Embattled defense secretary-designate John Tower, speaking on the eve of Senate debate on his confirmation, admitted Wednesday that he has “broken wedding vows” in the past but assailed his congressional opponents for judging him on shifting standards that “seemed to evolve to fit the situation.”
“I accept that the secretary of defense must adhere to a higher standard than members of the U.S. Senate,” Tower said. “But my question is, how much lower an acceptable standard is there for members of the Senate?”
The twice-divorced Tower told a questioner, “As a matter of a fact, I have broken wedding vows. I think I’m probably not alone in that connection.”
But the nominee asserted: “It is time that Congress articulated what its own standards are.”
Tower’s remarks, made during a speech and question-and-answer session at the National Press Club, were part of an intensified Administration effort to increase the political pressure on Senate Democrats who are now prepared to defeat his nomination.
Features Direct Attack
While the address centered on Tower’s agenda for reforming the Pentagon, it featured his first direct attack on former colleagues whom he maintains have focused unfair attention on unproven allegations of heavy drinking and womanizing and on his close financial ties to defense contractors.
The Administration’s effort, while upping the partisan stakes in the battle, did not seem to be winning any Democratic converts to Tower’s cause. By the end of the day, four more Democrats had come out against the nominee, including two whom the White House has considered potential supporters.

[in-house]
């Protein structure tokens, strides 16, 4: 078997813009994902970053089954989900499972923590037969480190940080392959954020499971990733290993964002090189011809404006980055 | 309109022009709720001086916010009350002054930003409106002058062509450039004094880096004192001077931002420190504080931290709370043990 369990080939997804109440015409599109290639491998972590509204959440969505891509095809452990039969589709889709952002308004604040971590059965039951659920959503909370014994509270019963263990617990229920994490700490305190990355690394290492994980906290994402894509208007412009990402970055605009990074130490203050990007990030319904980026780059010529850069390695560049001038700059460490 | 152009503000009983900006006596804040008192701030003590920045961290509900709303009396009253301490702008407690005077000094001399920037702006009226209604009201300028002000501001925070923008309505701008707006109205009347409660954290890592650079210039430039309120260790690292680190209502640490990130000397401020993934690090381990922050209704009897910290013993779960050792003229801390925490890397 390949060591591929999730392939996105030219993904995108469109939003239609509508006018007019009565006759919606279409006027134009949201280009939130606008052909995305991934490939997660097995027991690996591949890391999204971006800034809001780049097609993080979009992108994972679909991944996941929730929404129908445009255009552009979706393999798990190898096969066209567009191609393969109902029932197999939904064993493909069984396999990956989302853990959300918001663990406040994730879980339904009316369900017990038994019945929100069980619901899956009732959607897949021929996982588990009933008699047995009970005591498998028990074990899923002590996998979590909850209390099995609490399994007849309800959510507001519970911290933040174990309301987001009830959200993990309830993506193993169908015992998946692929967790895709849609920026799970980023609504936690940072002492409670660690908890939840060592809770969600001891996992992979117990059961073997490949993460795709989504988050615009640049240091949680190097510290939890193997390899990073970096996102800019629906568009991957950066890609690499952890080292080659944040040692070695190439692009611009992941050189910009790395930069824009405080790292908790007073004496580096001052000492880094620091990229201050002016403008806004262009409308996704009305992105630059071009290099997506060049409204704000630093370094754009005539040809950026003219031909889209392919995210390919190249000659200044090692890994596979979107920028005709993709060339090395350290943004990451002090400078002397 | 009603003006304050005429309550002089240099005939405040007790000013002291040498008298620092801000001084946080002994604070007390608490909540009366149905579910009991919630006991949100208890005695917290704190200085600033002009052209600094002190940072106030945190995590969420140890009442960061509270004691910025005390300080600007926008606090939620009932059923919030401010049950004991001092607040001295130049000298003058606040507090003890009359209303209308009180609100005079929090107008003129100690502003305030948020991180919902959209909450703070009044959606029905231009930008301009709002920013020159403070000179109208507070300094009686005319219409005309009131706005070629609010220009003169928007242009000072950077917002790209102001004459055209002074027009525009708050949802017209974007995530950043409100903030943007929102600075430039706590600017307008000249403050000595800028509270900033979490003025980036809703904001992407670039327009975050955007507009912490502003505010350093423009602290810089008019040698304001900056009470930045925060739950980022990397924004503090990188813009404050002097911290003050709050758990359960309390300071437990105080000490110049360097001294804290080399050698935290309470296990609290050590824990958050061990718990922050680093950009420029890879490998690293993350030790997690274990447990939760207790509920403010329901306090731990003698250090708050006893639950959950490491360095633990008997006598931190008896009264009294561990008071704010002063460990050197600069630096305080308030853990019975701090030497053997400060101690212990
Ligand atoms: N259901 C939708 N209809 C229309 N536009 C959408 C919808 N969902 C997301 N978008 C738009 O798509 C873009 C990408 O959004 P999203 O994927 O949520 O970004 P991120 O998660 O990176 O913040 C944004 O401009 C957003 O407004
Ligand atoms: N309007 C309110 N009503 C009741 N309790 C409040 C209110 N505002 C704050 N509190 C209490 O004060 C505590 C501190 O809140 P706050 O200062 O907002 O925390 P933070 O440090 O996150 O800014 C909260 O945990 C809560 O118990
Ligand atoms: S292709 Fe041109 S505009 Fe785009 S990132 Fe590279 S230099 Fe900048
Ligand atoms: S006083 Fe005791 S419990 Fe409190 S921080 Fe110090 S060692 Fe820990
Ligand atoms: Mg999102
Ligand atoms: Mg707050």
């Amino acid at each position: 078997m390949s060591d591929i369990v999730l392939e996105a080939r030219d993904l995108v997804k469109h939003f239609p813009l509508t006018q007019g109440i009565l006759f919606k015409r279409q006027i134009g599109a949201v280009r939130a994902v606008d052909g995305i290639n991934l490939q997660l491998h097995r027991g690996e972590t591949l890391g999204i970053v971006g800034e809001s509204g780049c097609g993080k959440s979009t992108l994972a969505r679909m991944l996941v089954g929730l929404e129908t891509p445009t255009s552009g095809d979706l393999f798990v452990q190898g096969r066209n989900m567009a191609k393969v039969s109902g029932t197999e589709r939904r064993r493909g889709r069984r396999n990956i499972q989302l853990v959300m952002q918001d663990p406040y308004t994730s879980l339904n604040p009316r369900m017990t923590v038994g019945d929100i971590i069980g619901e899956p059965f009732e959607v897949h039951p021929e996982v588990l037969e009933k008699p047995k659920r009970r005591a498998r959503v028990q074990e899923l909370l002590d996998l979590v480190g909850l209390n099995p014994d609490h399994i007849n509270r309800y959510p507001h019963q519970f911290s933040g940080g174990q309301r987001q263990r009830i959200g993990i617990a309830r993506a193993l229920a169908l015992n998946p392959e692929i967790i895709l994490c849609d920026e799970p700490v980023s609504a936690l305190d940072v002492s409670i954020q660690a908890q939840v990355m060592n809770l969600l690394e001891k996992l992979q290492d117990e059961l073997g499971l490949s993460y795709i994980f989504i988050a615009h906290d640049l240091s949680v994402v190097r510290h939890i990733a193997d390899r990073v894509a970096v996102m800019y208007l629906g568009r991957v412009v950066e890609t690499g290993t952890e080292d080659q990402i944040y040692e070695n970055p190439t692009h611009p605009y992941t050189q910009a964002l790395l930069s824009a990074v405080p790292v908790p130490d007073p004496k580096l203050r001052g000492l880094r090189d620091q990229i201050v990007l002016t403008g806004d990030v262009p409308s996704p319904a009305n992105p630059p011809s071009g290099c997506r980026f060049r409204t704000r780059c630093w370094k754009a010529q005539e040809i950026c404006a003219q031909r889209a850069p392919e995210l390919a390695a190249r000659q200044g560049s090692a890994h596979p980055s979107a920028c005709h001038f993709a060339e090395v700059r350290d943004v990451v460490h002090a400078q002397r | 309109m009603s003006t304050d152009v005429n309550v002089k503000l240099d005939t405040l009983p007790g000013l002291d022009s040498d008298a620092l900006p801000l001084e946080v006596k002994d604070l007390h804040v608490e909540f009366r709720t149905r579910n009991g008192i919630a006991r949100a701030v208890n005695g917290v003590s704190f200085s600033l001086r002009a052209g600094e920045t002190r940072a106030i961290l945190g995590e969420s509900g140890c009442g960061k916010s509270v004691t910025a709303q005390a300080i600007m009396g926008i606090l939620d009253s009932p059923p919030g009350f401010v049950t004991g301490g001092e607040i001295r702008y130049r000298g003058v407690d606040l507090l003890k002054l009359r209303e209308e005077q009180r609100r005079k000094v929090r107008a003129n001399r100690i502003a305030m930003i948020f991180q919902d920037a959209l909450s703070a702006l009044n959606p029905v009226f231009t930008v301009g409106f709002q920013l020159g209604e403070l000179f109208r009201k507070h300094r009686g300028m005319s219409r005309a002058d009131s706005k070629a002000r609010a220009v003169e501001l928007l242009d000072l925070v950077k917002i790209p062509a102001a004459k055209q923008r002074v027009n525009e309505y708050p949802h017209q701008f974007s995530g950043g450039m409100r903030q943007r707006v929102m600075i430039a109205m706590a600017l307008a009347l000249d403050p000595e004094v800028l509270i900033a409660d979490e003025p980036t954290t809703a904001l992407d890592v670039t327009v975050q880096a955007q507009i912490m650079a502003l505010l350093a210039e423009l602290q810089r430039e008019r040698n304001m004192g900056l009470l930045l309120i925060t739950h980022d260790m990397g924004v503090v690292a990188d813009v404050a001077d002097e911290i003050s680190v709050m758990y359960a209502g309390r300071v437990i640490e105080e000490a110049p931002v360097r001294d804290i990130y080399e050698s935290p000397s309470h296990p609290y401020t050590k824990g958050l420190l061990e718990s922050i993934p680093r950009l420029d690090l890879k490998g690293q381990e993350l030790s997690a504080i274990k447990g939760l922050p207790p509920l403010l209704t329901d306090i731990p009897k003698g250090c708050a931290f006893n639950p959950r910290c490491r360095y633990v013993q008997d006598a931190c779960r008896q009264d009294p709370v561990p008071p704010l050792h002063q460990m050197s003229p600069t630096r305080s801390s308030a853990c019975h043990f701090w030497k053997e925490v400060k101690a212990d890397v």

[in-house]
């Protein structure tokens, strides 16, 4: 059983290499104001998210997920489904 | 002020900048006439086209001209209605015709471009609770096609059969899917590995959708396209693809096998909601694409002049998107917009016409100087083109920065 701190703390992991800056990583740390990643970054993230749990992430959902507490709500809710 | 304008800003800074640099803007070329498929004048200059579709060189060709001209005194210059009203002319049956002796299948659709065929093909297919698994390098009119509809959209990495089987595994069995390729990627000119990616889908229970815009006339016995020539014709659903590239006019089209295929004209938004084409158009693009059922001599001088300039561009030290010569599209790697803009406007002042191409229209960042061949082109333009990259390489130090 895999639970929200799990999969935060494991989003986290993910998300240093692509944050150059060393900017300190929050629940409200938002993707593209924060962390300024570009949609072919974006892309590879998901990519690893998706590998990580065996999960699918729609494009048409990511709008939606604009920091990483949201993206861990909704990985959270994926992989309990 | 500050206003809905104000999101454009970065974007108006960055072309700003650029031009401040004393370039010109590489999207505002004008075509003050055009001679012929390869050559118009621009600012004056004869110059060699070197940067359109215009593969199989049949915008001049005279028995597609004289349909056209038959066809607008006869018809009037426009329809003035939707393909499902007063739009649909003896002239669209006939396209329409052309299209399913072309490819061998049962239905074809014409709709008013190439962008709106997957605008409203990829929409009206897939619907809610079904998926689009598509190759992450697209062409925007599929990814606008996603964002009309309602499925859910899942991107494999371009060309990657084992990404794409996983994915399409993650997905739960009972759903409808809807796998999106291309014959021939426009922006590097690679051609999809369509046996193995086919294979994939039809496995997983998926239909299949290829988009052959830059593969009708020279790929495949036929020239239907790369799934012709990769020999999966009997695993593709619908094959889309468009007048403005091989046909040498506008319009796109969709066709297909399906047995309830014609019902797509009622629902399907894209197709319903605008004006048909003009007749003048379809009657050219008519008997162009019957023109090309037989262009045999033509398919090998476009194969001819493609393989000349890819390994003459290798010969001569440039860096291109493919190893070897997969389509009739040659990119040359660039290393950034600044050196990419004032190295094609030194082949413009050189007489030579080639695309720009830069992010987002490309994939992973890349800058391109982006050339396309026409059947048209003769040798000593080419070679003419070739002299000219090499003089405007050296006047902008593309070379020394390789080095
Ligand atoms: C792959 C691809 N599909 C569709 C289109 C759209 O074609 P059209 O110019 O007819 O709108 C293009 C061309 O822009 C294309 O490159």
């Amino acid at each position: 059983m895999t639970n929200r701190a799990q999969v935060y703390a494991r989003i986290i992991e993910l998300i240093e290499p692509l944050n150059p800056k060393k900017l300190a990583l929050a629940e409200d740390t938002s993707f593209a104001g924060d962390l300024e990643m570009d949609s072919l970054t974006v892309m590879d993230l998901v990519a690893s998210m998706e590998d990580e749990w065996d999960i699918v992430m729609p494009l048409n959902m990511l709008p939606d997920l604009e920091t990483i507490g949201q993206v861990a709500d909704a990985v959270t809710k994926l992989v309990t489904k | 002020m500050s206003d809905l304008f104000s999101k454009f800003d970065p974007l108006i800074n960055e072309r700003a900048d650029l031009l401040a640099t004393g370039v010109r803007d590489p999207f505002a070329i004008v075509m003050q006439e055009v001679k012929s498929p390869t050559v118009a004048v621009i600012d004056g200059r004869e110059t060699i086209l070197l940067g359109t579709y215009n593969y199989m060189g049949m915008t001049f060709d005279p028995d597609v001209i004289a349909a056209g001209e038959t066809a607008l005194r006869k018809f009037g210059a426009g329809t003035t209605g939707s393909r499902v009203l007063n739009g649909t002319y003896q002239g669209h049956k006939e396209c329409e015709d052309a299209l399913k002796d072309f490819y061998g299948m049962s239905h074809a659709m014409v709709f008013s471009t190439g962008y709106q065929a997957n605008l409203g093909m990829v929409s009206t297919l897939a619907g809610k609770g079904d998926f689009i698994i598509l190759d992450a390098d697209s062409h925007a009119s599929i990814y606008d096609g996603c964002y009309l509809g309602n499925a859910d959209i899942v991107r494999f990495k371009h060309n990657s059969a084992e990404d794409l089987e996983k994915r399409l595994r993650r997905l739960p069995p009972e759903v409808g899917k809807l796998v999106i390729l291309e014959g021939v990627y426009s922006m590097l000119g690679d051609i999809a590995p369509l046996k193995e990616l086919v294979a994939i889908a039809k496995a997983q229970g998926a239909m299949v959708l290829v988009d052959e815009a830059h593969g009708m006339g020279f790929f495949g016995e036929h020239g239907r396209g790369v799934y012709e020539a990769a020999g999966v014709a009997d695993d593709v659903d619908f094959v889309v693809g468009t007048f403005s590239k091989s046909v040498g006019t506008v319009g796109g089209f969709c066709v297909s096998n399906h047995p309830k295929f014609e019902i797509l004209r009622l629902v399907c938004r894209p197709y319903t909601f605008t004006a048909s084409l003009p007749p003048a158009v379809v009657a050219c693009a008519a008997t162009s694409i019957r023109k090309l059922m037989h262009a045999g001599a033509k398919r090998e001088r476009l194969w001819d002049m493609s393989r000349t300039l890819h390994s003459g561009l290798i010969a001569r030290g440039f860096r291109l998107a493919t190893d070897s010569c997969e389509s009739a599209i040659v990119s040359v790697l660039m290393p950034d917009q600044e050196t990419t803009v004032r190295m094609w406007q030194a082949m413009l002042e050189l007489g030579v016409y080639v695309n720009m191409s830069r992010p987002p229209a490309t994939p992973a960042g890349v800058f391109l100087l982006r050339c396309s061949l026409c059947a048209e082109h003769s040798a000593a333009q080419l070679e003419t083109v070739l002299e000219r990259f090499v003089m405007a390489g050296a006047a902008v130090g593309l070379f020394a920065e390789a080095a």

With Tower needing at least five Democratic votes to win confirmation, the potential pool of Democrats believed undecided thus fell to only eight.
Tower said he has tried to meet the strict standards of personal conduct being applied to him, but that they seemed to be uncertain and inconsistent.
His pledge not to consume alcohol “is an oath that I have taken--taken for, to and before the American people. And I regard such oaths as sacred,” he said.
Tower, who served for 24 years in the Senate and headed the Senate Armed Services Committee, asked whether senators should accept honorariums, political action committee contributions and paid vacations from special interest groups. Many senators who do, his defenders have pointed out, have been harsh in criticizing his consulting work for defense contractors after he left public life.
Even as the odds against his confirmation remained grim, Tower vowed that he would not withdraw his name from the Senate fight. Quoting the words of William Barret Travis during the siege of the Alamo, Tower declared, “I shall never surrender or retreat.”